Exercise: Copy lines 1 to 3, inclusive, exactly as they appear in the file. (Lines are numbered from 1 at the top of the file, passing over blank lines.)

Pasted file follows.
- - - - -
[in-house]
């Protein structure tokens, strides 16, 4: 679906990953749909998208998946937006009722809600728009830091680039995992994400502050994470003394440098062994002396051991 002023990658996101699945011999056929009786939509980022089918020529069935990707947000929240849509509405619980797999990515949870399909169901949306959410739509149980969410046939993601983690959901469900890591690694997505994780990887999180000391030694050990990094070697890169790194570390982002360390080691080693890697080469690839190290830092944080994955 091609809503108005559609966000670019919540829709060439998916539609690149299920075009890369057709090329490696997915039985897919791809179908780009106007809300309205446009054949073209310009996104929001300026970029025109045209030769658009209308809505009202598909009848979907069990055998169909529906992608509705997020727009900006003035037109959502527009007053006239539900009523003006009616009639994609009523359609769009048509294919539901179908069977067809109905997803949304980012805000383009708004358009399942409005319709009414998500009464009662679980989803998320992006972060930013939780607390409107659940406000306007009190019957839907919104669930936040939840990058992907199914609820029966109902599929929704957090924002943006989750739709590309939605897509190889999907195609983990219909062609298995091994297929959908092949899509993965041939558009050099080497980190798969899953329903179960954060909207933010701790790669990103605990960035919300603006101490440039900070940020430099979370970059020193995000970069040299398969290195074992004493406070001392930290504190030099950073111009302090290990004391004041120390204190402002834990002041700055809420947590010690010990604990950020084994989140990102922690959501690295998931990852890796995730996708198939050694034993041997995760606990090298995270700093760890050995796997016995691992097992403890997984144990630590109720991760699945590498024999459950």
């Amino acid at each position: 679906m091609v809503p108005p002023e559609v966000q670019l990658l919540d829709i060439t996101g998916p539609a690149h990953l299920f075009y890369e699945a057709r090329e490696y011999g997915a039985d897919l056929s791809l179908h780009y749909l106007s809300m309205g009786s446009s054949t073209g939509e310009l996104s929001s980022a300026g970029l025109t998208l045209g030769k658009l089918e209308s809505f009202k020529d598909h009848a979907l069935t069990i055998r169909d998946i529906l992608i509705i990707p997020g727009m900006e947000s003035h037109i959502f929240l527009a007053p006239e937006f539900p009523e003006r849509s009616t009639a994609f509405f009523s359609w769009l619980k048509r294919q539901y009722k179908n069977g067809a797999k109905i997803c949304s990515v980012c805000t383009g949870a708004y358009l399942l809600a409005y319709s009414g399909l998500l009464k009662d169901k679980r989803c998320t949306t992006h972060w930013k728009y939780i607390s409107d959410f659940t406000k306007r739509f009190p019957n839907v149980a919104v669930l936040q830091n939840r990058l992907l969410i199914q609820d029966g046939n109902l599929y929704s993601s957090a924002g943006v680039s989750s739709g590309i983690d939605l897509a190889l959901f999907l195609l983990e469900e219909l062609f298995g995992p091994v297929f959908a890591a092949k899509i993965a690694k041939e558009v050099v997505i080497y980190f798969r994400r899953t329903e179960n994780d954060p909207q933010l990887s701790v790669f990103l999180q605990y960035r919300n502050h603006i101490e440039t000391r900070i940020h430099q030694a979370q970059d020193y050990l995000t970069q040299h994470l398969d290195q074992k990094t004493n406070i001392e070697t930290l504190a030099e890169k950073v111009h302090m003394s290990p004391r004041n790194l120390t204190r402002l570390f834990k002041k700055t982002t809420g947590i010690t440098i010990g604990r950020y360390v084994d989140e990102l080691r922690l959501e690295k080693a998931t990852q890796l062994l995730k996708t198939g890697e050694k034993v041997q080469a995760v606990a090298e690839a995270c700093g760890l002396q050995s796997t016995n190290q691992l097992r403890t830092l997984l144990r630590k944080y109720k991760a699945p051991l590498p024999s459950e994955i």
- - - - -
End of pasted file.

[in-house]
């Protein structure tokens, strides 16, 4: 679906990953749909998208998946937006009722809600728009830091680039995992994400502050994470003394440098062994002396051991 002023990658996101699945011999056929009786939509980022089918020529069935990707947000929240849509509405619980797999990515949870399909169901949306959410739509149980969410046939993601983690959901469900890591690694997505994780990887999180000391030694050990990094070697890169790194570390982002360390080691080693890697080469690839190290830092944080994955 091609809503108005559609966000670019919540829709060439998916539609690149299920075009890369057709090329490696997915039985897919791809179908780009106007809300309205446009054949073209310009996104929001300026970029025109045209030769658009209308809505009202598909009848979907069990055998169909529906992608509705997020727009900006003035037109959502527009007053006239539900009523003006009616009639994609009523359609769009048509294919539901179908069977067809109905997803949304980012805000383009708004358009399942409005319709009414998500009464009662679980989803998320992006972060930013939780607390409107659940406000306007009190019957839907919104669930936040939840990058992907199914609820029966109902599929929704957090924002943006989750739709590309939605897509190889999907195609983990219909062609298995091994297929959908092949899509993965041939558009050099080497980190798969899953329903179960954060909207933010701790790669990103605990960035919300603006101490440039900070940020430099979370970059020193995000970069040299398969290195074992004493406070001392930290504190030099950073111009302090290990004391004041120390204190402002834990002041700055809420947590010690010990604990950020084994989140990102922690959501690295998931990852890796995730996708198939050694034993041997995760606990090298995270700093760890050995796997016995691992097992403890997984144990630590109720991760699945590498024999459950």
């Amino acid at each position: 679906m091609v809503p108005p002023e559609v966000q670019l990658l919540d829709i060439t996101g998916p539609a690149h990953l299920f075009y890369e699945a057709r090329e490696y011999g997915a039985d897919l056929s791809l179908h780009y749909l106007s809300m309205g009786s446009s054949t073209g939509e310009l996104s929001s980022a300026g970029l025109t998208l045209g030769k658009l089918e209308s809505f009202k020529d598909h009848a979907l069935t069990i055998r169909d998946i529906l992608i509705i990707p997020g727009m900006e947000s003035h037109i959502f929240l527009a007053p006239e937006f539900p009523e003006r849509s009616t009639a994609f509405f009523s359609w769009l619980k048509r294919q539901y009722k179908n069977g067809a797999k109905i997803c949304s990515v980012c805000t383009g949870a708004y358009l399942l809600a409005y319709s009414g399909l998500l009464k009662d169901k679980r989803c998320t949306t992006h972060w930013k728009y939780i607390s409107d959410f659940t406000k306007r739509f009190p019957n839907v149980a919104v669930l936040q830091n939840r990058l992907l969410i199914q609820d029966g046939n109902l599929y929704s993601s957090a924002g943006v680039s989750s739709g590309i983690d939605l897509a190889l959901f999907l195609l983990e469900e219909l062609f298995g995992p091994v297929f959908a890591a092949k899509i993965a690694k041939e558009v050099v997505i080497y980190f798969r994400r899953t329903e179960n994780d954060p909207q933010l990887s701790v790669f990103l999180q605990y960035r919300n502050h603006i101490e440039t000391r900070i940020h430099q030694a979370q970059d020193y050990l995000t970069q040299h994470l398969d290195q074992k990094t004493n406070i001392e070697t930290l504190a030099e890169k950073v111009h302090m003394s290990p004391r004041n790194l120390t204190r402002l570390f834990k002041k700055t982002t809420g947590i010690t440098i010990g604990r950020y360390v084994d989140e990102l080691r922690l959501e690295k080693a998931t990852q890796l062994l995730k996708t198939g890697e050694k034993v041997q080469a995760v606990a090298e690839a995270c700093g760890l002396q050995s796997t016995n190290q691992l097992r403890t830092l997984l144990r630590k944080y109720k991760a699945p051991l590498p024999s459950e994955i």